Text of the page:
Saturday, January 8, 2011

Excellent Gulfstream card for

I find the Public contest an excellent venue to experiment with handicapping angles ahead of my live tournaments, but otherwise do not put a lot of value in the outcomes, considering the selections need to be locked in an hour ahead of the first post time. Notwithstanding this limitation, the contest is free (excluding the Vic's Pizza dinner I owe my colleague at redrockorbust for losing badly in our head-to-head battle during's contest from Kentucky Derby weekend through Breeders Cup). offers four races per week for handicapping. The idea is to simply pick winners. Contestants can play as many races as they choose and enter three horses per race in order of preference, so if your first pick scratches out, selection two becomes your contest entry. As a relative newcomer to handicapping contests, I prefer to pick all four, even though in most cases I would never follow some of the contest tracks, like a Remington or Presque Isle. The contest is strictly notional dollars, with contest players winning the notional win payout, but losing $2 for picking the wrong horse. Wins and losses accrue throughout the season.

This week's card features Races 5, 7, 8 and 10 from Gulfstream Park, or New York-New Jersey South, considering the plethora of Northeastern jockeys. My top choices, three hours before first post:

  • Race 5: #1, Royal Straight, 8-1; #9, Avenging Spirit, 8-1; #8 Fiscal Stimulus, 10-1
  • Race 7: #8, Cane Garden Bay, 8-1; #4, War for Gus, 12-1; #7Dual Exhaust, 5-1
  • Race 8: #6, Jimmy Simms, 8-1; #10, Asphalt, 10-1; #3, Olympic Election, 20-1
  • Race 10: #11, Mustang Island, 12-1; #10, Zingaree, 12-1; #9, Shimmering Forest, 4-1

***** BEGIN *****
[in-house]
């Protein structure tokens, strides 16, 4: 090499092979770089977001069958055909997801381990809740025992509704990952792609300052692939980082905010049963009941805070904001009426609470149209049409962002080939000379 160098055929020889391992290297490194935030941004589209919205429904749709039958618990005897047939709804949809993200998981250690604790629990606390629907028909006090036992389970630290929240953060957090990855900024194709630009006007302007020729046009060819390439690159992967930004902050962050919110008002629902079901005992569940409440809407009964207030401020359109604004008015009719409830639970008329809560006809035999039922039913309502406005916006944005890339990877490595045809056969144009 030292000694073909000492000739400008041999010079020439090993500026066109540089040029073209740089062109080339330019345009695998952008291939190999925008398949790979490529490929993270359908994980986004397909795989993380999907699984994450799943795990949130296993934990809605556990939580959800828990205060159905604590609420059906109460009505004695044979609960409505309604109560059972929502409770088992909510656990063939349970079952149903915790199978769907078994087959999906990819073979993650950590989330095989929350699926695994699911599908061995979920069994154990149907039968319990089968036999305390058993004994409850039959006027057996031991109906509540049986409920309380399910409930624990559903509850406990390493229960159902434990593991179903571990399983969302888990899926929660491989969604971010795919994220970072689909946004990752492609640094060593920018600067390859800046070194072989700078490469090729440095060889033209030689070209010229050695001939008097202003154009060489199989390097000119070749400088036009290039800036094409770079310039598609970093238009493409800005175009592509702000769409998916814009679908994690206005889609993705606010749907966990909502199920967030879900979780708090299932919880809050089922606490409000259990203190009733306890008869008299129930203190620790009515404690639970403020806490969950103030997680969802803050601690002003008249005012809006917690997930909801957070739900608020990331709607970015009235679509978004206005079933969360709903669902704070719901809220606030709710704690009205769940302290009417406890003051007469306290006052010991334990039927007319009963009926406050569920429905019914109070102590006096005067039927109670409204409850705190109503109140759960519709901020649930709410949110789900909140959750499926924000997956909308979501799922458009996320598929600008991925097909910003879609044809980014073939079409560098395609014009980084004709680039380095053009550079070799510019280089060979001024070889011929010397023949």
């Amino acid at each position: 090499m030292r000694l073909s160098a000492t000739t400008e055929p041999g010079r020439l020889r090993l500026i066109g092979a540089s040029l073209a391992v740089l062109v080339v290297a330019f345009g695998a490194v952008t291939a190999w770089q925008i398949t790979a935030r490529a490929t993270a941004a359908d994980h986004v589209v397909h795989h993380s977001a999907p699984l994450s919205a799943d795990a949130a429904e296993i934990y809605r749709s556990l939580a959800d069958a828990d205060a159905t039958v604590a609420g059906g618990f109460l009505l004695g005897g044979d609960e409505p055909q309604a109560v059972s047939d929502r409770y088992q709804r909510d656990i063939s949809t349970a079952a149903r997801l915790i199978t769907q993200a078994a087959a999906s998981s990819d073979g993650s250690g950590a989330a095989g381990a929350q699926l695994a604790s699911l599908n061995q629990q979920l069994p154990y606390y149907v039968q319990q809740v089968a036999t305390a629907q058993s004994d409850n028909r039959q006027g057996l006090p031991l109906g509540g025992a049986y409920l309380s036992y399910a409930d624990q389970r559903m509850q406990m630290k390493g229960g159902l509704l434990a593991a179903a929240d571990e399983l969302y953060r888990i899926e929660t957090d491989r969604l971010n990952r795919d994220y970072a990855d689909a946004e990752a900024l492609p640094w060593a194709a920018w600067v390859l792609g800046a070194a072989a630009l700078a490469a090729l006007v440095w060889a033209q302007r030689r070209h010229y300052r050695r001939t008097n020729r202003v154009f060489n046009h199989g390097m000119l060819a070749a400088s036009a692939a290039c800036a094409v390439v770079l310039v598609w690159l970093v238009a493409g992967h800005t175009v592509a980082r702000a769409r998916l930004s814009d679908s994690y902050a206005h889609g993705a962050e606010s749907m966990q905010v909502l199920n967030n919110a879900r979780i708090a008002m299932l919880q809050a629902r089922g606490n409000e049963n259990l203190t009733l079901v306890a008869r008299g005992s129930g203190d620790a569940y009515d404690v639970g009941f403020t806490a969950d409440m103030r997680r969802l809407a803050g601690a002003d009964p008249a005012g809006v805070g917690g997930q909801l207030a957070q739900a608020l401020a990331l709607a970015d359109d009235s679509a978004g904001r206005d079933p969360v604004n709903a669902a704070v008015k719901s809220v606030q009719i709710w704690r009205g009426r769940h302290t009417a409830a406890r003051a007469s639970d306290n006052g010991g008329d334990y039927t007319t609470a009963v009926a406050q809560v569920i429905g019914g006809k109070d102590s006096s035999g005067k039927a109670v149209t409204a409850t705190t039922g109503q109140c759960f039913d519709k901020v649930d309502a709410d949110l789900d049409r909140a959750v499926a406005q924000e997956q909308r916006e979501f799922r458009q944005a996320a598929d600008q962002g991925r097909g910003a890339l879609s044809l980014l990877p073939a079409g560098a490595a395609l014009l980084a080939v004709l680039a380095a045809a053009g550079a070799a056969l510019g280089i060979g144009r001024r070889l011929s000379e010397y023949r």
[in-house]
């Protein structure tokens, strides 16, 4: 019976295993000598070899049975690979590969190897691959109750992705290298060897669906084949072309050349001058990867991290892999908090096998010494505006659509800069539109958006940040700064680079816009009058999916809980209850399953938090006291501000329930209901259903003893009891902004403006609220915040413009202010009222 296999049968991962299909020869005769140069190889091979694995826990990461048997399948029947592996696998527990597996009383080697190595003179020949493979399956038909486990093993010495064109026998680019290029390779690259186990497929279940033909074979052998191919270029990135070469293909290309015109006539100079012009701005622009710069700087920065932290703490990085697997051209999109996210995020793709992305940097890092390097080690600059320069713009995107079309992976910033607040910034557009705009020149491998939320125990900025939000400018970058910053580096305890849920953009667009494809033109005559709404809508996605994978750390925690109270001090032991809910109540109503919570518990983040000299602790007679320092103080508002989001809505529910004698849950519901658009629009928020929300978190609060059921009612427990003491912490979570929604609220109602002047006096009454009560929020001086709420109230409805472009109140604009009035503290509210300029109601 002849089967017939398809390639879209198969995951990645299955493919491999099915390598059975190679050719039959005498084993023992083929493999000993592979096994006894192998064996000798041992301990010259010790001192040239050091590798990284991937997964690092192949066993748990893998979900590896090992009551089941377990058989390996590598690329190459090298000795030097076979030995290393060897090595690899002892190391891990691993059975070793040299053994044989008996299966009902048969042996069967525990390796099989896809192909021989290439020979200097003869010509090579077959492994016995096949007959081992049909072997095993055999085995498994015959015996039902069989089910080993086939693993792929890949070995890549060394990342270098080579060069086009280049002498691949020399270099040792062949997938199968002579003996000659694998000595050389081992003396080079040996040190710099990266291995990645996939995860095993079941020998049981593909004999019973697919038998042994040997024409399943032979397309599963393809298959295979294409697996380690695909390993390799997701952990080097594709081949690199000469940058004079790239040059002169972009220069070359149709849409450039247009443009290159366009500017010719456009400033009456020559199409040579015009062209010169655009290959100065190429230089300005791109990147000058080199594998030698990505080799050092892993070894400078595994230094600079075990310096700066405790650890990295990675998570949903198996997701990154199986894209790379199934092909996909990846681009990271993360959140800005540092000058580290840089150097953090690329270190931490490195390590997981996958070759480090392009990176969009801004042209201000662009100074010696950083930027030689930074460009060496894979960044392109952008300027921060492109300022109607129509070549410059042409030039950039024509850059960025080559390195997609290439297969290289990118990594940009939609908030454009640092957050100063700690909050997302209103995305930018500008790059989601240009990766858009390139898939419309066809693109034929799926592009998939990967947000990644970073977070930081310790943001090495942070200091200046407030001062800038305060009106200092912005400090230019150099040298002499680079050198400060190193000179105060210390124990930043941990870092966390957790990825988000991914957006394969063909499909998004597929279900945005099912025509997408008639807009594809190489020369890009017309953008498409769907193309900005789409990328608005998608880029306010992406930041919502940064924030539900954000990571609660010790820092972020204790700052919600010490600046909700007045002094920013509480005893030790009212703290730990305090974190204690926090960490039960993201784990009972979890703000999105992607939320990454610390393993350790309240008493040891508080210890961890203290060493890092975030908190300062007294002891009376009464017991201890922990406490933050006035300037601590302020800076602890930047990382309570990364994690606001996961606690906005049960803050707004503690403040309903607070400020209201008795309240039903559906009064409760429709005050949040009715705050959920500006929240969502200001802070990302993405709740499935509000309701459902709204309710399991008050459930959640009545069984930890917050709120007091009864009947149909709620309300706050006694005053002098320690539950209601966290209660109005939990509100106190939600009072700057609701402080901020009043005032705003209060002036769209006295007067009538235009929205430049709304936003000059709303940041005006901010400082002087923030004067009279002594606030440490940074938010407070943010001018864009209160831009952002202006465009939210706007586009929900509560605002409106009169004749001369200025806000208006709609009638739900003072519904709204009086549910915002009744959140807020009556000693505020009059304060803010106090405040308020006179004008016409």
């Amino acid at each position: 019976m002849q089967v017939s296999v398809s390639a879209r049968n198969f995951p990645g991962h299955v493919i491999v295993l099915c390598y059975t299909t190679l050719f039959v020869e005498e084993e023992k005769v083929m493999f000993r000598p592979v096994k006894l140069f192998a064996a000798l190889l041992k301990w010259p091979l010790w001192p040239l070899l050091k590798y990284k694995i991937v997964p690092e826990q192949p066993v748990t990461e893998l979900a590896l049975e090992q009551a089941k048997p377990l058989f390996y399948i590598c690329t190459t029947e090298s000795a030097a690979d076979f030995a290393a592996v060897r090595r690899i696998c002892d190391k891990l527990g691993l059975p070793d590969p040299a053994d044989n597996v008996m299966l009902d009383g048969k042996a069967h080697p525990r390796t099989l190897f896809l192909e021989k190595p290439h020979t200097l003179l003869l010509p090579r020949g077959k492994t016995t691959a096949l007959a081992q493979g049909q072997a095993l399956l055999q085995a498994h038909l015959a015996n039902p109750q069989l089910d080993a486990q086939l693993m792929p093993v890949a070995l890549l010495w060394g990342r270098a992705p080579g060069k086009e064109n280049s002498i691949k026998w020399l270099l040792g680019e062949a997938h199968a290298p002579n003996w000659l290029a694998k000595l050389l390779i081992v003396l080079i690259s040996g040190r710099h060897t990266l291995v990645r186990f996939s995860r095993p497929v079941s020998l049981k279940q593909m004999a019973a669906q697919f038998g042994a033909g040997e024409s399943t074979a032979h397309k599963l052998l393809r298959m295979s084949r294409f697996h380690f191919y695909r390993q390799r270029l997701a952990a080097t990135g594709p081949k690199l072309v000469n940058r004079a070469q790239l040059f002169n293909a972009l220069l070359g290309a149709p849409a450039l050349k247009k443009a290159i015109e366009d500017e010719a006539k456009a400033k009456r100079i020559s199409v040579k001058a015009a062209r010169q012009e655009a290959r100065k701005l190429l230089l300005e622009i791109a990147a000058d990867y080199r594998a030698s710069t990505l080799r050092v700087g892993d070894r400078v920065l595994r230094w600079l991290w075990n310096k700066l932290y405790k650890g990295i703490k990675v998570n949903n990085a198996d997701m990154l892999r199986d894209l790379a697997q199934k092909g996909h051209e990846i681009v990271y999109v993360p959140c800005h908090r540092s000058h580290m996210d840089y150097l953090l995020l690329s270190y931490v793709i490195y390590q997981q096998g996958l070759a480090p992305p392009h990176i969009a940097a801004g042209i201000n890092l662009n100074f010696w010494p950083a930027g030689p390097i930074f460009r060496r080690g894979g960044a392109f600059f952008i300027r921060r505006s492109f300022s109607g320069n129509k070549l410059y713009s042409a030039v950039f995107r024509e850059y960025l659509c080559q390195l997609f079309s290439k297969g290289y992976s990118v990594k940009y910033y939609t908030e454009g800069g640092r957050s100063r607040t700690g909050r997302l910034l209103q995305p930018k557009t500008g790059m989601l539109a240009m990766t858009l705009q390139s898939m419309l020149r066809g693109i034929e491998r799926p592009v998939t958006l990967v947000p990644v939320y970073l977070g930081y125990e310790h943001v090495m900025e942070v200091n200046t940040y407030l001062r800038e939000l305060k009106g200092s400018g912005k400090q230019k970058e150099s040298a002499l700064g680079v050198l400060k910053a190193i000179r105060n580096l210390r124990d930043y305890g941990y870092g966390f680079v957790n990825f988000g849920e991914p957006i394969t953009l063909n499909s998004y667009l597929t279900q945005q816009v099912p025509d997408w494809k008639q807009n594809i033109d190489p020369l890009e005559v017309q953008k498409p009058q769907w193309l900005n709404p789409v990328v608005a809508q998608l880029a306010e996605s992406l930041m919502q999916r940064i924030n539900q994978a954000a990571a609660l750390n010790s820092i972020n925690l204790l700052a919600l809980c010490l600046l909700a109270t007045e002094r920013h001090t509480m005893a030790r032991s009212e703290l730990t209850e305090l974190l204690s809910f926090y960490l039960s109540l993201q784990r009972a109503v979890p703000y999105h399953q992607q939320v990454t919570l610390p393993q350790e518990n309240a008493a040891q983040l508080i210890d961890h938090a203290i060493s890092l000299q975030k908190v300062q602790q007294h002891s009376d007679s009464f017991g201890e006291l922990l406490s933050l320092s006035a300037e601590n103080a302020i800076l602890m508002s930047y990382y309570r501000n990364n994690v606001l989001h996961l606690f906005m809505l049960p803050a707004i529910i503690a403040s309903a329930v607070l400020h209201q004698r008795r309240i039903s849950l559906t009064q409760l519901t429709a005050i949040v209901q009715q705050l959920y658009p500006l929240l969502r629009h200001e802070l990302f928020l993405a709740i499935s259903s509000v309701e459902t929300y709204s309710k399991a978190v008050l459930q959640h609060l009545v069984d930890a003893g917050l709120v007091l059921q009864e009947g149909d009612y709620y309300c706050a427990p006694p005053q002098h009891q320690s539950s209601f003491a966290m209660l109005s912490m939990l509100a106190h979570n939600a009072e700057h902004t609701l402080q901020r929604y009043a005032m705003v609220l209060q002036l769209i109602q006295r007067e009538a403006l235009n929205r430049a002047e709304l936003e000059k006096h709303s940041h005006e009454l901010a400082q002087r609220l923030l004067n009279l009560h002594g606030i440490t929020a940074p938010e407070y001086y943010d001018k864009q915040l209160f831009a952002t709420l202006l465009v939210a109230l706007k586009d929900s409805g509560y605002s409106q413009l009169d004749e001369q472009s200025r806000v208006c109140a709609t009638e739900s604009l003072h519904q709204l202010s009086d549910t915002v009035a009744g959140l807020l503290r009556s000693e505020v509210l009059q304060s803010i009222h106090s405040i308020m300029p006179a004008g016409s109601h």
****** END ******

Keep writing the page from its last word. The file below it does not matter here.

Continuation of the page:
I like Royal Straight in Race 5's 6-furlong sprint over the dirt if for no other reason than #2, Bank Heist, a nearly $1 million horse, will be bet down from the 3-1 M/L with the Pletcher-Velazquez connection and only has a maiden victory to his credit. In my view, Royal Straight can save ground and take advantage of the early speed. Granted, this is his first time versus winners, but this looks like a relatively weak field to me.

My initial selection #3, Grande Shores, scratched from Race 7, so I went with Cane Garden Bay, especially with Leparoux at 8-1 M/L and dropping from a Grade 2 race in late November. There's a lot of early speed here, so I'm leaning toward closers, and give the edge to Cane Garden Bay over War for Gus, who looks like an intriguing turf-to-dirt play with Desormeaux at 12-1.

Race 8 looked wide open to me. I'm guessing that Sleepless Knight will take some money and go below 4-1 on the rail and be able to save lots of ground, but I'm intrigued by the Woodbine shipper Jimmy Simms and like trainer Roger Attfield. I'm anticipating Jimmy Simms (3rd off a layoff and a versatile sort who has won over synthetics and turf) can stake to the front and hold on in a race full of late runners. I also will be keeping an eye on Asphalt at 10-1 in his 4-year-old debut, and am intrigued by 20-1 shot Olympic Election, a Brazilian horse out of the three hole who hasn't raced since February, though that was at Meydan against Midshipmen and presumably other wildly good horses. I am a fan of Brazilian horses on U.S. turf, and first time Lasix adds to the appeal.

Race 10 is a 7 1/2-furlong turf contest and Joe Bravo usually kills me (i.e. wins when I don't bet him and loses when I do), but I'm going with him on Chris Clement-trained Mustang Island at 12-1. I like the two-turn maiden-breaking performance of November 2009 at Aqueduct, and despite breaks in this horse's race pattern and a 3-month layoff, I think the added distance and stalking style will prove beneficial. I am banking on Mustang Island following Shimmering Forest and Zigaree out of the gate and then catching them in the stretch, but we'll see.